jellyfish

Via: mikeyk730
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Nature can be pretty terrifying sometimes (we’re looking at you Australia), but it can also be pretty magical as shown in this new video from a snorkeler in Palau.

It was shot in a body of water called Jellyfish Lake, which is home to millions of the alien-like animals.

The species seen here is the golden jellyfish, which are always on the move as the sun rises and sets to expose the light to their symbiotic algae.

According to National Geographic:

Before sunrise, the jellies cluster along the saltwater lake’s western shore. Each morning around 6, when dawn brightens the eastern sky, they begin to swim toward the light. Pumping water through their bells, these jellyfish use a type of jet propulsion to follow the sunlight until they nearly reach the eastern shore—stopping just short of the shadows caused by lakeside trees.

They also are pretty harmless, so swimmers don’t have to worry about getting stung by the numerous creatures. Because they’ve been isolated to this one spot, their sting has gradually gotten weaker to the point where you would hardly feel anything, according to The Nature Conservacy.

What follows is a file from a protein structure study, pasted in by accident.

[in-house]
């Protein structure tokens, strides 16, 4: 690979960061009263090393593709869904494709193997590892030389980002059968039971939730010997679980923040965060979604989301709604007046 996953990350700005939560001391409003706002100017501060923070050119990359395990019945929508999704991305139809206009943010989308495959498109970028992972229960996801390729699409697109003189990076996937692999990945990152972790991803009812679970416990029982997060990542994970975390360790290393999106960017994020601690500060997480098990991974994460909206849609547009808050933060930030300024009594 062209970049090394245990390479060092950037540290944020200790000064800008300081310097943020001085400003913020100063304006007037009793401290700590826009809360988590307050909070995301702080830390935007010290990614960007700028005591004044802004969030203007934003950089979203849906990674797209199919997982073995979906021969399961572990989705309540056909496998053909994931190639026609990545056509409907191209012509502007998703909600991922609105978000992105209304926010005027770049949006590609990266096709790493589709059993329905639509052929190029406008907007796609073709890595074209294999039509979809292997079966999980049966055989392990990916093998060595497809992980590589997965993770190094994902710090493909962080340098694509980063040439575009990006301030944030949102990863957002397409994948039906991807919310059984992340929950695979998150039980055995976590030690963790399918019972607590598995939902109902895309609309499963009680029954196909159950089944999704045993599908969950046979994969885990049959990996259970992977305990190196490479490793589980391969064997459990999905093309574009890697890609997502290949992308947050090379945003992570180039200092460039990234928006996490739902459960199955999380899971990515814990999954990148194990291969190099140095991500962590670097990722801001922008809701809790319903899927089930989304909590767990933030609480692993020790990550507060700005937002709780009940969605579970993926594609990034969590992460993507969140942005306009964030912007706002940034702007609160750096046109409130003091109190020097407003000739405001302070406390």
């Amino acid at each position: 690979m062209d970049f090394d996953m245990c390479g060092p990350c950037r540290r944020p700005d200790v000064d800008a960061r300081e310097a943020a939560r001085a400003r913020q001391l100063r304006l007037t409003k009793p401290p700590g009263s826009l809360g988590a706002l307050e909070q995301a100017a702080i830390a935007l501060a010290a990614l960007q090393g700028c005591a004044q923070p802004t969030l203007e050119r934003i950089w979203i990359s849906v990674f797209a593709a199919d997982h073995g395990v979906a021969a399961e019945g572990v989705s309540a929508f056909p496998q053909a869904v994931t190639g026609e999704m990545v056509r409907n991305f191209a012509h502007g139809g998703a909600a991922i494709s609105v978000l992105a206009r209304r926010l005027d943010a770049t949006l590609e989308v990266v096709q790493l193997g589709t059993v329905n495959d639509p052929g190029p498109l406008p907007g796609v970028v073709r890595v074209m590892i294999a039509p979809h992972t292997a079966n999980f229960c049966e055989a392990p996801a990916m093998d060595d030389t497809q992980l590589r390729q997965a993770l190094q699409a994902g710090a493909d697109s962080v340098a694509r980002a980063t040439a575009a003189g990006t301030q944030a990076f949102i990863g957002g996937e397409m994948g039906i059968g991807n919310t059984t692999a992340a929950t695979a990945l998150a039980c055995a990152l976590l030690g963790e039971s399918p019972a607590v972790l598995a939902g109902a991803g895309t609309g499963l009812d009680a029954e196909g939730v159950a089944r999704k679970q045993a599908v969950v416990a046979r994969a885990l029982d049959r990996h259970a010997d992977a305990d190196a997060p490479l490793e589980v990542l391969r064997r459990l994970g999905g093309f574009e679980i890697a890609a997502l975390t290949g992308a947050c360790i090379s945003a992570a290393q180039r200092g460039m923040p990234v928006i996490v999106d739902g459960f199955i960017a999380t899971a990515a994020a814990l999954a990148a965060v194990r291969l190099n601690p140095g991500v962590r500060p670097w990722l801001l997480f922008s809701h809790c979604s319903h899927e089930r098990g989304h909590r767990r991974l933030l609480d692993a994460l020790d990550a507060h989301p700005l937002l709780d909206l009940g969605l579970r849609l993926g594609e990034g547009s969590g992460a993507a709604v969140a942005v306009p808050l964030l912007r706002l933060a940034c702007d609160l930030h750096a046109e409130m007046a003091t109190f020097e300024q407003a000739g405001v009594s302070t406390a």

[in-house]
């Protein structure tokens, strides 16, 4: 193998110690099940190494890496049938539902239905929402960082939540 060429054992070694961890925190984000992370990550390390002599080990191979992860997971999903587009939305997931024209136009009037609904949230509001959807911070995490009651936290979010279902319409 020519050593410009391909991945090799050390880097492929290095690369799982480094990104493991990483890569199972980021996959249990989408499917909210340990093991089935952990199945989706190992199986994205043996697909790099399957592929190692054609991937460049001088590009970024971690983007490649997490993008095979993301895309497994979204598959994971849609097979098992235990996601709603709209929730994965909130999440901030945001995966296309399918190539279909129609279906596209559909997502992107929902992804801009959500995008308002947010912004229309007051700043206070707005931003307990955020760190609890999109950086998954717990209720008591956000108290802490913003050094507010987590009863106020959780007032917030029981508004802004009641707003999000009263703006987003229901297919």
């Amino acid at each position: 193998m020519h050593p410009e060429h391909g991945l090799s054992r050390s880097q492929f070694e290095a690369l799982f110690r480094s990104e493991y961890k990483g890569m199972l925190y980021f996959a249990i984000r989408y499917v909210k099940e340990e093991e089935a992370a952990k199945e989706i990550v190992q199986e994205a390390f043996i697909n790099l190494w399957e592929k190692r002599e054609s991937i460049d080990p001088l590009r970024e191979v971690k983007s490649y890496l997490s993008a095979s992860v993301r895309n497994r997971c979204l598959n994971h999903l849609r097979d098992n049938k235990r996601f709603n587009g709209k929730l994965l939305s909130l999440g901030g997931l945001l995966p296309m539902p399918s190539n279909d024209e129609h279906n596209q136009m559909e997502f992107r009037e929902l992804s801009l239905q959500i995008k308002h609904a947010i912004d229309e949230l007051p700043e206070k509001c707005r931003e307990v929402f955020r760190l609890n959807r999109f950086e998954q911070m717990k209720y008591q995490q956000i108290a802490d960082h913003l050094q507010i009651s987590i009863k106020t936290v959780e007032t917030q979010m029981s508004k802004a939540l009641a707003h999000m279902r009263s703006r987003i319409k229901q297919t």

Anyone is allowed to snorkel around in the lake, you just can’t go scuba diving.

“Swimming with literally millions of jellyfish was absolutely surreal,” the uploader writes in the caption. “A reminder that there will always be surprises out there!”

Via: NASA
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Via NASA:

Normally faint and elusive, the Jellyfish Nebula is caught in this alluring telescopic mosaic. The scene is anchored right and left by two bright stars, Mu and Eta Geminorum, at the foot of the celestial twin while the Jellyfish Nebula is the brighter arcing ridge of emission with dangling tentacles below and right of center. In fact, the cosmic jellyfish is part of bubble-shaped supernova remnant IC 443, the expanding debris cloud from a massive star that exploded.

By Unknown
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A family found the 1.5m (5ft) jellyfish on a beach south of Hobart last month.

Dr Lisa-ann Gershwin, of Australia's CSIRO government agency, said that scientists had known about the species for a while but had not yet classified it.